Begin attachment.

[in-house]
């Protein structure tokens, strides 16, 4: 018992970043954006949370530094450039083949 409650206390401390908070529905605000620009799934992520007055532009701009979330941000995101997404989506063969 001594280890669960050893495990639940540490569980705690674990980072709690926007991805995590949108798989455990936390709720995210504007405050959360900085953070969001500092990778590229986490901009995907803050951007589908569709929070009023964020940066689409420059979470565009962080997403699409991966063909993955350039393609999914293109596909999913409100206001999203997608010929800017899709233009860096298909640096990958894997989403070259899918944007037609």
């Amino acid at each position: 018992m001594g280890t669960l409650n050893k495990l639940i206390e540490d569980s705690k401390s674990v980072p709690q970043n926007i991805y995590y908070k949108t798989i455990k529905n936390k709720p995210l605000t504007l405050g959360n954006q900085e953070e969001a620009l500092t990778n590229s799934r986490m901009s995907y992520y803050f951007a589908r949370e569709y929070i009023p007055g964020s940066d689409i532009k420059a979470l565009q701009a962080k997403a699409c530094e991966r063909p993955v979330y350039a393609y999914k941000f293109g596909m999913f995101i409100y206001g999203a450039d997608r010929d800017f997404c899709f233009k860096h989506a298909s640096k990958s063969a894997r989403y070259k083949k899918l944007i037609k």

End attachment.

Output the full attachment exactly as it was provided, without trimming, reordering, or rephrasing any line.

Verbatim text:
[in-house]
């Protein structure tokens, strides 16, 4: 018992970043954006949370530094450039083949 409650206390401390908070529905605000620009799934992520007055532009701009979330941000995101997404989506063969 001594280890669960050893495990639940540490569980705690674990980072709690926007991805995590949108798989455990936390709720995210504007405050959360900085953070969001500092990778590229986490901009995907803050951007589908569709929070009023964020940066689409420059979470565009962080997403699409991966063909993955350039393609999914293109596909999913409100206001999203997608010929800017899709233009860096298909640096990958894997989403070259899918944007037609």
């Amino acid at each position: 018992m001594g280890t669960l409650n050893k495990l639940i206390e540490d569980s705690k401390s674990v980072p709690q970043n926007i991805y995590y908070k949108t798989i455990k529905n936390k709720p995210l605000t504007l405050g959360n954006q900085e953070e969001a620009l500092t990778n590229s799934r986490m901009s995907y992520y803050f951007a589908r949370e569709y929070i009023p007055g964020s940066d689409i532009k420059a979470l565009q701009a962080k997403a699409c530094e991966r063909p993955v979330y350039a393609y999914k941000f293109g596909m999913f995101i409100y206001g999203a450039d997608r010929d800017f997404c899709f233009k860096h989506a298909s640096k990958s063969a894997r989403y070259k083949k899918l944007i037609k």